Friday, June 20, 2008

BPN 1134 Digitalisation disruptive for TV

During the MPJC, Erik Jan Geelink spoke on television. He put into perspective what was going on in the television world. Erik Jan has worked amongst other for UPC on the (failed) introduction of their media box. He looked at the television world, which finally is trying to turn the page from analogue to digital.

Television has not been known for innovation. Yet the present digitalisation is a disruptive technology for the television industry. Despite the fact that the broadcast industry was warned in 1996 for personal television and other new trends, it is only now that broadcast companies, public or commercial, start to realise that they will have to do something with internet and digital television. So far internet was an extension of the television and radio programs, but with digital television through cable, glass fibre, terrestrial digital network or IPTV there is another medium than the traditional television coming up.

In the Netherlands there are 3,4 million digital TVs in the home, which means a penetration of 44,5 percent. Cable is still the dominant carrier, while satellite usage decreases. On the other hand terrestrial digital TV, Digitenne, is a hit in the Netherlands, mainly due to the lower price than cable. The conclusion is that cable is on its way down.

On the other hand video is maturing. The quality of video is differentiating, according to the principle horses for courses. In the temple of video, the cinema, you can not show the YouTube movies made with a mobile. Yet every minute almost 10 hours of video are mounted on YouTube. The British public broadcast company BBC has developed the iPlayer; the usage of the player will cost 1 billion euro for broadband capacity. Who will pay the bill: the ISP or the user. It just indicates that video is in demand.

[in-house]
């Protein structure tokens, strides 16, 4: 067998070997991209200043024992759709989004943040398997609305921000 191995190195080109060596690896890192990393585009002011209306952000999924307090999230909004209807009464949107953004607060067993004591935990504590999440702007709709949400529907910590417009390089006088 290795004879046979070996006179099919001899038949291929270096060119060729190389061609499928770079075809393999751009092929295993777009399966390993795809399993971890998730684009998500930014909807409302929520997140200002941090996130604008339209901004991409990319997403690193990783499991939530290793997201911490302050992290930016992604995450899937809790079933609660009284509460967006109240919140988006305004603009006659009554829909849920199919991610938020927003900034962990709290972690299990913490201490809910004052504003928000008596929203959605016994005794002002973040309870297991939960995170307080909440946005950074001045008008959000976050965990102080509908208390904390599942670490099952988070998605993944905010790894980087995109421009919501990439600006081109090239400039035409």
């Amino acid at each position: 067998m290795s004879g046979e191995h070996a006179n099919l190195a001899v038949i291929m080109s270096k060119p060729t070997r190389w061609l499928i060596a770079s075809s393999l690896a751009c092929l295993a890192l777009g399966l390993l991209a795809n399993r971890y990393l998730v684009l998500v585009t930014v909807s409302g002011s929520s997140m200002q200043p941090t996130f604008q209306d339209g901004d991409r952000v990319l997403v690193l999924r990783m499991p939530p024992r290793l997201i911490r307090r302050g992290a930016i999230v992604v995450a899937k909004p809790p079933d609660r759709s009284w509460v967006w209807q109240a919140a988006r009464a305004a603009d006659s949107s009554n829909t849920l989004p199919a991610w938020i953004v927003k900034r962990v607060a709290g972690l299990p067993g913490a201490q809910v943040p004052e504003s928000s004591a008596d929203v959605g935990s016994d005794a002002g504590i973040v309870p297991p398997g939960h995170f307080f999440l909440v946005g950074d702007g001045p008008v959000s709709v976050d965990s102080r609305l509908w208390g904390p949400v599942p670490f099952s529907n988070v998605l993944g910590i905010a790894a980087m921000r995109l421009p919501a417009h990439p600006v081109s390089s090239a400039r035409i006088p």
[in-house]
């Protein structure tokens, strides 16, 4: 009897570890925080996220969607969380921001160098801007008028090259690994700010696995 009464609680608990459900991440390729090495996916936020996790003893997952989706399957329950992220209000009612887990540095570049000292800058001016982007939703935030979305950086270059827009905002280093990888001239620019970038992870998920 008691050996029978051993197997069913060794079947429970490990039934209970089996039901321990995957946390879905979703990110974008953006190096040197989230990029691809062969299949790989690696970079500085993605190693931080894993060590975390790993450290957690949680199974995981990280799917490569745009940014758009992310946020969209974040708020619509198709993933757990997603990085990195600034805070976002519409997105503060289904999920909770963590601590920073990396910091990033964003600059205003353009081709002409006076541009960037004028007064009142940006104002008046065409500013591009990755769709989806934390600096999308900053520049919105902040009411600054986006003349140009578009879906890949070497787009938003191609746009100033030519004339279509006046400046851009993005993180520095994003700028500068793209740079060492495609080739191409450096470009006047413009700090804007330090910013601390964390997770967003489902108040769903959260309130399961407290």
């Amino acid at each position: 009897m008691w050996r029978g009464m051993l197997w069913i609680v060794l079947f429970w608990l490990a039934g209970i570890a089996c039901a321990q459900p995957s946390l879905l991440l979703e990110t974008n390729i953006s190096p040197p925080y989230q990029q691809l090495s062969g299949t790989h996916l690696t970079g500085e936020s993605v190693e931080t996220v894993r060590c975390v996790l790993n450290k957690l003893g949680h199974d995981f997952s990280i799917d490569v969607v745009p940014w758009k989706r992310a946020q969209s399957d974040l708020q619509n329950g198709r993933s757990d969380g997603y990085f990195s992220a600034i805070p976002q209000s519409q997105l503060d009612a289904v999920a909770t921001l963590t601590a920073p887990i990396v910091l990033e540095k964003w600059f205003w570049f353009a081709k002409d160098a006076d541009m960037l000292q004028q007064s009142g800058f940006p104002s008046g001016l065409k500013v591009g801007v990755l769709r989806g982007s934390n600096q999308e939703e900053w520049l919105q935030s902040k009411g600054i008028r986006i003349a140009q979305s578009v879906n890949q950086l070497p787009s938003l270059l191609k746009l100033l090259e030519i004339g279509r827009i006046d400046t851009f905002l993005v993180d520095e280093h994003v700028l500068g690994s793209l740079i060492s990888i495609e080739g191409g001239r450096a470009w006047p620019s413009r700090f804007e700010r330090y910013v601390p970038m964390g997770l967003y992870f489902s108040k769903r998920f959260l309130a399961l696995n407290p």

The television production chain is also changing due to the digitalisation. Most broadcast people still think in terms of a linear production chain of creation, aggregation and distribution. But with digital television the production chain becomes more efficient, but also become more interactive. The viewer can respond to the program, participate with the red knob and even offer content for showing. Presently digital channels are created around a theme such as history, humour and consumer matters. Basically they are Catch-up Channels. Either you want to inform yourself or relax or you have missed a program and want to catch up using a theme channel. The Dutch Uitzending Gemist of the public broadcast companies is such a catch-up channel and is very successful.

The disruptive technology of digitalisation in the television world will change the paradoxes. Years ago the content offer was scarce due to the technology. Now content is abundant due to the plethora of media, but is the attention from the user, which will be scarce.

Blog Posting Number: 1134

Tags: digital television, catch-up channel,

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